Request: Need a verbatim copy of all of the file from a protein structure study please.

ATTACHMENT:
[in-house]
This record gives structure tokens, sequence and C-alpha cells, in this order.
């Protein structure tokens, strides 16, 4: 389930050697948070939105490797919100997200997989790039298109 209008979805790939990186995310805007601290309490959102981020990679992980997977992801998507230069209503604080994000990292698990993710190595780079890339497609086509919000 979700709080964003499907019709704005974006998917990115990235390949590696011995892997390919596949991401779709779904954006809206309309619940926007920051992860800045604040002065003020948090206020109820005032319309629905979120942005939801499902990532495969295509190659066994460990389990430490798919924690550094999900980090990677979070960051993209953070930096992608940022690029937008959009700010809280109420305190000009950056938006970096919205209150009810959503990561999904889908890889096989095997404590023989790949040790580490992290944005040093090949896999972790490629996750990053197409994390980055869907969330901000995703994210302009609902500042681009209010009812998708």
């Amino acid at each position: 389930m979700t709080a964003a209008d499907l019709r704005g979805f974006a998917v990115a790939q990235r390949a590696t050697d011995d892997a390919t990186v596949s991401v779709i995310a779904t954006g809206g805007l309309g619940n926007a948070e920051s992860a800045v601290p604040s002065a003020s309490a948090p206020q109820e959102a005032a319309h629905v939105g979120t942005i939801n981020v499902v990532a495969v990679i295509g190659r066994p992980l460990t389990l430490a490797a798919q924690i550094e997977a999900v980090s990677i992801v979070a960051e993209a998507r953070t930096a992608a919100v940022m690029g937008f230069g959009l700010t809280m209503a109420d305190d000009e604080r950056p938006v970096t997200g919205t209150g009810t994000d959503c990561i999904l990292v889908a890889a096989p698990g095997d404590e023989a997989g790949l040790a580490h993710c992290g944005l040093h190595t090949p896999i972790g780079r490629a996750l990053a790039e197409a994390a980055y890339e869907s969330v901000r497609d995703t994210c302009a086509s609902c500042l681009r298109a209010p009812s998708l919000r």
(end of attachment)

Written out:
[in-house]
This record gives structure tokens, sequence and C-alpha cells, in this order.
């Protein structure tokens, strides 16, 4: 389930050697948070939105490797919100997200997989790039298109 209008979805790939990186995310805007601290309490959102981020990679992980997977992801998507230069209503604080994000990292698990993710190595780079890339497609086509919000 979700709080964003499907019709704005974006998917990115990235390949590696011995892997390919596949991401779709779904954006809206309309619940926007920051992860800045604040002065003020948090206020109820005032319309629905979120942005939801499902990532495969295509190659066994460990389990430490798919924690550094999900980090990677979070960051993209953070930096992608940022690029937008959009700010809280109420305190000009950056938006970096919205209150009810959503990561999904889908890889096989095997404590023989790949040790580490992290944005040093090949896999972790490629996750990053197409994390980055869907969330901000995703994210302009609902500042681009209010009812998708």
């Amino acid at each position: 389930m979700t709080a964003a209008d499907l019709r704005g979805f974006a998917v990115a790939q990235r390949a590696t050697d011995d892997a390919t990186v596949s991401v779709i995310a779904t954006g809206g805007l309309g619940n926007a948070e920051s992860a800045v601290p604040s002065a003020s309490a948090p206020q109820e959102a005032a319309h629905v939105g979120t942005i939801n981020v499902v990532a495969v990679i295509g190659r066994p992980l460990t389990l430490a490797a798919q924690i550094e997977a999900v980090s990677i992801v979070a960051e993209a998507r953070t930096a992608a919100v940022m690029g937008f230069g959009l700010t809280m209503a109420d305190d000009e604080r950056p938006v970096t997200g919205t209150g009810t994000d959503c990561i999904l990292v889908a890889a096989p698990g095997d404590e023989a997989g790949l040790a580490h993710c992290g944005l040093h190595t090949p896999i972790g780079r490629a996750l990053a790039e197409a994390a980055y890339e869907s969330v901000r497609d995703t994210c302009a086509s609902c500042l681009r298109a209010p009812s998708l919000r």